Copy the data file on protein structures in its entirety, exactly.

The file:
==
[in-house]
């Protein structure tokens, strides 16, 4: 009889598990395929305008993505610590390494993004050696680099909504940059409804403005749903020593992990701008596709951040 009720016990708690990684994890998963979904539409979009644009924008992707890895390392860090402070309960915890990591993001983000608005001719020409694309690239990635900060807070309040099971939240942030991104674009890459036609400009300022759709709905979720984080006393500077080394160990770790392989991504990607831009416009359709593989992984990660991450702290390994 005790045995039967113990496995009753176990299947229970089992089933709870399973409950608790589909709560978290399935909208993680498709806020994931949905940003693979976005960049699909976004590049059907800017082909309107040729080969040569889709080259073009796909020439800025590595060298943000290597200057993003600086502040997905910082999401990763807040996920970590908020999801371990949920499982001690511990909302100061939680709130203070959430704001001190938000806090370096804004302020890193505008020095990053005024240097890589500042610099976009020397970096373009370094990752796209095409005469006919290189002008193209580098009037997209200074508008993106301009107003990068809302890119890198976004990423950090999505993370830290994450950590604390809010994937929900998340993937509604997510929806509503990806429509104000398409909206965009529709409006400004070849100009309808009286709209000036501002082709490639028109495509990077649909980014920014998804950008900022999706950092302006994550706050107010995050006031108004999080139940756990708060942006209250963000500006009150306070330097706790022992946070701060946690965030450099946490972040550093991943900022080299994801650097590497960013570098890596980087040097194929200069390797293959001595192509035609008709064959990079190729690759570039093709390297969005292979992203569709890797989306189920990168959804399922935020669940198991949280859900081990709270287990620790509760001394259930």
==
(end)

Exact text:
[in-house]
């Protein structure tokens, strides 16, 4: 009889598990395929305008993505610590390494993004050696680099909504940059409804403005749903020593992990701008596709951040 009720016990708690990684994890998963979904539409979009644009924008992707890895390392860090402070309960915890990591993001983000608005001719020409694309690239990635900060807070309040099971939240942030991104674009890459036609400009300022759709709905979720984080006393500077080394160990770790392989991504990607831009416009359709593989992984990660991450702290390994 005790045995039967113990496995009753176990299947229970089992089933709870399973409950608790589909709560978290399935909208993680498709806020994931949905940003693979976005960049699909976004590049059907800017082909309107040729080969040569889709080259073009796909020439800025590595060298943000290597200057993003600086502040997905910082999401990763807040996920970590908020999801371990949920499982001690511990909302100061939680709130203070959430704001001190938000806090370096804004302020890193505008020095990053005024240097890589500042610099976009020397970096373009370094990752796209095409005469006919290189002008193209580098009037997209200074508008993106301009107003990068809302890119890198976004990423950090999505993370830290994450950590604390809010994937929900998340993937509604997510929806509503990806429509104000398409909206965009529709409006400004070849100009309808009286709209000036501002082709490639028109495509990077649909980014920014998804950008900022999706950092302006994550706050107010995050006031108004999080139940756990708060942006209250963000500006009150306070330097706790022992946070701060946690965030450099946490972040550093991943900022080299994801650097590497960013570098890596980087040097194929200069390797293959001595192509035609008709064959990079190729690759570039093709390297969005292979992203569709890797989306189920990168959804399922935020669940198991949280859900081990709270287990620790509760001394259930």